What Kurds need the most right now is unity, and the Kurdish political forces are well aware of that fact because the US hegemony and its international institutions are decaying, which can also be translated to the degenerating of the world order and international laws that Kurds could receive some protection from in the past.
However, building another narrative on the same incident, personally, I have always been skeptical about the credibility of Ocalan’s statements from Imrali (a Turkish prison island, where Ocalan has been held in solitary confinement since 1999) whilst he is highly censored by the Turkish intelligence. The question is: was it really himself who said the Kurds need to unite? Because a trustworthy agreement between PYD/KNC which is translated to a 'real' agreement between PKK/KDP is an agreement that is crucially damaging and threatening to Turkey, Iran, and also Iraq and Syria. Moreover, it is the collusion of two fundamentally different ideologies which may bring about popular dissatisfaction among Kurds and other political parties, in particular the Patriotic Union of Kurdistan (PUK) because it has strong ties with PKK. In other words, while KDP is PUK’s political rival in KRI, the enemy of PUK’s enemy is about to become its enemy’s friend. Additionally, there lies another worth mentioning element of danger of such an agreement between PKK and KDP. It gives Turkey another “justification” to retaliate PKK in the Kurdistan Region of Iraq, thus becoming politically and militarily more dominant in the region. The recent entering of the Turkish Commando forces deep inside Kurdistan Region to attack on PKK bases without the permission of the KRG and the Iraqi Federal Government can give more validity to such a hypothesis.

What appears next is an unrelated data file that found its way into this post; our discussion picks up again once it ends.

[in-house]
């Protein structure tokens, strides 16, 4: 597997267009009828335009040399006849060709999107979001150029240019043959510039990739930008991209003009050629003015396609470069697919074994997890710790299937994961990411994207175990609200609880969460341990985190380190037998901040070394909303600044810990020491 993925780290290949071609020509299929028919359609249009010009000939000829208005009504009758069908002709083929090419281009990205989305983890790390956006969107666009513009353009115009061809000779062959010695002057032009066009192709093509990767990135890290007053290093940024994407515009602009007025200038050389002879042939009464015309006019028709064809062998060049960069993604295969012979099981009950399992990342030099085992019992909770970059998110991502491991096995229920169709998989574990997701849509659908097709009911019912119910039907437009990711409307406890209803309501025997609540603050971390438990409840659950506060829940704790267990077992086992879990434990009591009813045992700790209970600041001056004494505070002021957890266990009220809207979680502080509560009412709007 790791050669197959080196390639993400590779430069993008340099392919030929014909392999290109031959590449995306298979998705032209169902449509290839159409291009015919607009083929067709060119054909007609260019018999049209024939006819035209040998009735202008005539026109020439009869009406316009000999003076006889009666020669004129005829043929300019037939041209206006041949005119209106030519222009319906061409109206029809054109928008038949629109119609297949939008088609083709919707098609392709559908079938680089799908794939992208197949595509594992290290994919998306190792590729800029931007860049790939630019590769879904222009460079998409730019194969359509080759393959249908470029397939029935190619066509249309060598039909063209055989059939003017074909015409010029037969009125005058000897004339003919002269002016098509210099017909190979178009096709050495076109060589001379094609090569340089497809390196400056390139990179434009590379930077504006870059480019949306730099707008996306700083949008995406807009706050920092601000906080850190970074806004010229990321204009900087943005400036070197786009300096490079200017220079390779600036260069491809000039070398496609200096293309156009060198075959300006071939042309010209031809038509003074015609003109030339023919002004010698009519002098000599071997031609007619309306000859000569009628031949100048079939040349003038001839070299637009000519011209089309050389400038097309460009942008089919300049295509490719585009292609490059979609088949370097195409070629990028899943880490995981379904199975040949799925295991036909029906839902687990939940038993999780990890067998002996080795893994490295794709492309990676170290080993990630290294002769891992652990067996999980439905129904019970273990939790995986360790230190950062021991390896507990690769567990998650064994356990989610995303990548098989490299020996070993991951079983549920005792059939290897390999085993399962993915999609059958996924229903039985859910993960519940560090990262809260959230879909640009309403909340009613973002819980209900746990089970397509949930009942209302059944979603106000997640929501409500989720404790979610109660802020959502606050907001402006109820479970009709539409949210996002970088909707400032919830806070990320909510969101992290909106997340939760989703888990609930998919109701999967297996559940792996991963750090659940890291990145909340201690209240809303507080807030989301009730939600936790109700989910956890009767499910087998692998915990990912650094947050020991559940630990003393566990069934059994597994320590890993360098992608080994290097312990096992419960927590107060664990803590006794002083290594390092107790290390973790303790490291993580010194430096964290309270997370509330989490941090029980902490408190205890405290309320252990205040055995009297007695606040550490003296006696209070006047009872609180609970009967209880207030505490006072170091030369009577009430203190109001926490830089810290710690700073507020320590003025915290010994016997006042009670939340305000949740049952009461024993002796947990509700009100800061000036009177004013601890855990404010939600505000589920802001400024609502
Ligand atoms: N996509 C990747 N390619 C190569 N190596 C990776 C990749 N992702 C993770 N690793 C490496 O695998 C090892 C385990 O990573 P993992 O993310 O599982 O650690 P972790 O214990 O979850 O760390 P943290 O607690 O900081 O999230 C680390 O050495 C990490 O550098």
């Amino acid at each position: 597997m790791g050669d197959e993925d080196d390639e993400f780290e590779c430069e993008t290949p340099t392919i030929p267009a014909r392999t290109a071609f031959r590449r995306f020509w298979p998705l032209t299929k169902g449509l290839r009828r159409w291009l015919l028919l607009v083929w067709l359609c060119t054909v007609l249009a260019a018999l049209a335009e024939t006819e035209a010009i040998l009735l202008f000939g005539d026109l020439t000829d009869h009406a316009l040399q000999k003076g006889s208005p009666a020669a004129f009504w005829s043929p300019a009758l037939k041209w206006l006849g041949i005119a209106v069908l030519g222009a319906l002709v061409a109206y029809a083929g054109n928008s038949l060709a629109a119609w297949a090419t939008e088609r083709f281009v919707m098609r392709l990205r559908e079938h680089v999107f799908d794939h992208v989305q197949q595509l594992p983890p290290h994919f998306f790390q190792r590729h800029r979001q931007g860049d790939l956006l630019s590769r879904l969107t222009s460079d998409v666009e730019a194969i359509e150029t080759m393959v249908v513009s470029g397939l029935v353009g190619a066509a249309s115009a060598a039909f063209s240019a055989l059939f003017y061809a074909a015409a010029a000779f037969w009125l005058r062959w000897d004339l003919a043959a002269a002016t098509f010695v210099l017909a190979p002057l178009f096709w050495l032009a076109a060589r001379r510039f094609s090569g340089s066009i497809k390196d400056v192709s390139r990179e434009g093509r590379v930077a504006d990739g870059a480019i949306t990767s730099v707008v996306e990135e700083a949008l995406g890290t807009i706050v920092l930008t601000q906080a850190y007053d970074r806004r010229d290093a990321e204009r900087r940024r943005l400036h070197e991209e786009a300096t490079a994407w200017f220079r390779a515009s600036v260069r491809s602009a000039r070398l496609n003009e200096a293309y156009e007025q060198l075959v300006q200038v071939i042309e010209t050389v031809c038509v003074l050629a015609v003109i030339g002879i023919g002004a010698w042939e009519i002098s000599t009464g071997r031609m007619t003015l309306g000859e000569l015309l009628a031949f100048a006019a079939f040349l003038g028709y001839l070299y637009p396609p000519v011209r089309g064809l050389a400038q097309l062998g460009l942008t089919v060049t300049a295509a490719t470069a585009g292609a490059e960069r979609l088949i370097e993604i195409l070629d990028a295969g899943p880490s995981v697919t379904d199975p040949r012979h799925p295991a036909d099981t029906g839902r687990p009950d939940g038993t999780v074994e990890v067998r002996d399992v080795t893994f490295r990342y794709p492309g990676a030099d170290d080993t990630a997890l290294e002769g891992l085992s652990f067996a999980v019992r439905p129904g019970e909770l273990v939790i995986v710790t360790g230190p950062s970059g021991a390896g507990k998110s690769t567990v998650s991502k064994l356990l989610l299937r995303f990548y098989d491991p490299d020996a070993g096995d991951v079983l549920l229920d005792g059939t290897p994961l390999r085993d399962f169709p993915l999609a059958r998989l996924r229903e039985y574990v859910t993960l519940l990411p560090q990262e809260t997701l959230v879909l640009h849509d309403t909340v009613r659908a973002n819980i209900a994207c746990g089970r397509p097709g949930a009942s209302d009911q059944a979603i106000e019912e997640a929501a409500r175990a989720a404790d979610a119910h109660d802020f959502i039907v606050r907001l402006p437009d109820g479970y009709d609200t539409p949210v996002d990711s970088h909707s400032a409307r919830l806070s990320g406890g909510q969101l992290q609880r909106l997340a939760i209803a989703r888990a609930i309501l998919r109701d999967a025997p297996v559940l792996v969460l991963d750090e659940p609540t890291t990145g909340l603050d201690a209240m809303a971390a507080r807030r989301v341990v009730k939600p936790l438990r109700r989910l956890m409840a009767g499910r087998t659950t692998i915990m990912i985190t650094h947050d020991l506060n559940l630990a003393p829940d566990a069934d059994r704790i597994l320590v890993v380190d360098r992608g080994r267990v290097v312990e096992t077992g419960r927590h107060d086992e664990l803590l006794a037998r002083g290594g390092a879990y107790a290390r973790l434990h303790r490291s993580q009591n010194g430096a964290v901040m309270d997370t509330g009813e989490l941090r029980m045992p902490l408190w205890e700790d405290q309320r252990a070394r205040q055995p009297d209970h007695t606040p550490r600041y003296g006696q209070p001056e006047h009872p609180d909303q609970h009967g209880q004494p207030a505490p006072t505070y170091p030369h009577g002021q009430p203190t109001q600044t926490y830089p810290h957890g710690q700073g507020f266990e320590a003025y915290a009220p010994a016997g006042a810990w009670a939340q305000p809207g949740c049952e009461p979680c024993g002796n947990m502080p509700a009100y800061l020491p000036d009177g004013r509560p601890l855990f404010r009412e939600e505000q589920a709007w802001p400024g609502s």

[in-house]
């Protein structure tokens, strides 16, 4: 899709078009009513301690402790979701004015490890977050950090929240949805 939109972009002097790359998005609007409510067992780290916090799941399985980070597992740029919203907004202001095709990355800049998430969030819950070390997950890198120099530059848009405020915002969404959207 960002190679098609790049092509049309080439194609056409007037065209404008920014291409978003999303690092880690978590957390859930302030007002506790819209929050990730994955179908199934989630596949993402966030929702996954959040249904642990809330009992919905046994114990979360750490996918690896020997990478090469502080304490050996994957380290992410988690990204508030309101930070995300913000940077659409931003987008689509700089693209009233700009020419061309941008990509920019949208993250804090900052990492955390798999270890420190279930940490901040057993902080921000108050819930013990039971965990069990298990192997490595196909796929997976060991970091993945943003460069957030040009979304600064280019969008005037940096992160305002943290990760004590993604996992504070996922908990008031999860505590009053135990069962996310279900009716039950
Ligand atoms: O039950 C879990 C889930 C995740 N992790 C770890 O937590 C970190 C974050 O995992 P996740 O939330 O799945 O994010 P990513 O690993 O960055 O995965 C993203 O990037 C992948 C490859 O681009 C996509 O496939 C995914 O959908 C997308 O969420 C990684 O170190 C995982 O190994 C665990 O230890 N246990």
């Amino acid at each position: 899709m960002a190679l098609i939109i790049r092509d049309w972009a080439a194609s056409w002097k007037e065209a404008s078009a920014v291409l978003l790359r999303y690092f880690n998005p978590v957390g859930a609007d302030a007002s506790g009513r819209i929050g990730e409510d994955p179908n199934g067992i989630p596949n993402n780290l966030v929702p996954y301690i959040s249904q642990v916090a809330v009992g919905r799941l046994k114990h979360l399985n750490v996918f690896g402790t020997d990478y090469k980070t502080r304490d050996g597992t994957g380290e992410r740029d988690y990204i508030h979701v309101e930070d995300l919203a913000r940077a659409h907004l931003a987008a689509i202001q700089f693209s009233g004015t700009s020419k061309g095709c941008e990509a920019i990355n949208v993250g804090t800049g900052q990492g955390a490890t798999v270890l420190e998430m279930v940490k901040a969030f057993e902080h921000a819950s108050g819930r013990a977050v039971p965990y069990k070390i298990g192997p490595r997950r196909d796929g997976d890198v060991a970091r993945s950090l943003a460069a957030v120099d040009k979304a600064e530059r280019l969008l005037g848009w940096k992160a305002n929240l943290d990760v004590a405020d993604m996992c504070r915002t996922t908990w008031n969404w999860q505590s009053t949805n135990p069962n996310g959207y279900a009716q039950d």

While still apprehensive, the negotiations were initiated and held on a US-base in Hasakah which brings some hope for the credibility of such unity and the agenda behind it. Meanwhile, Kurds are the only faithful and reliable ally for the US in the region, but again, the problem is that the US itself is not reliable especially when it is “led” by president Trump. Nonetheless, by analyzing the circumstances, Kurds are the only remaining hope for the US to maintain hegemony in the region. The construction of the largest US consulate complex in the world in Erbil, the capital of the Kurdistan Region, demonstrates that fostering support from the Kurds is the last card for the US to play with in the region. In conclusion, it is up to the excellency of the Kurdish political parties and forces to deal with the situation cognizantly based on the fact that they ‘should’ be more well-informed through their networks and intelligence agencies than any researchers or scholars in political and global studies.
[The views expressed in this article belong to the author and do not necessarily reflect the views of BasNews]
Bachelor of Arts in International Studies and Law at the American University of Iraq, Sulaimani
Studies Master’s Degree in Global Political Economy and Development at University of Kassel, Germany email@example.com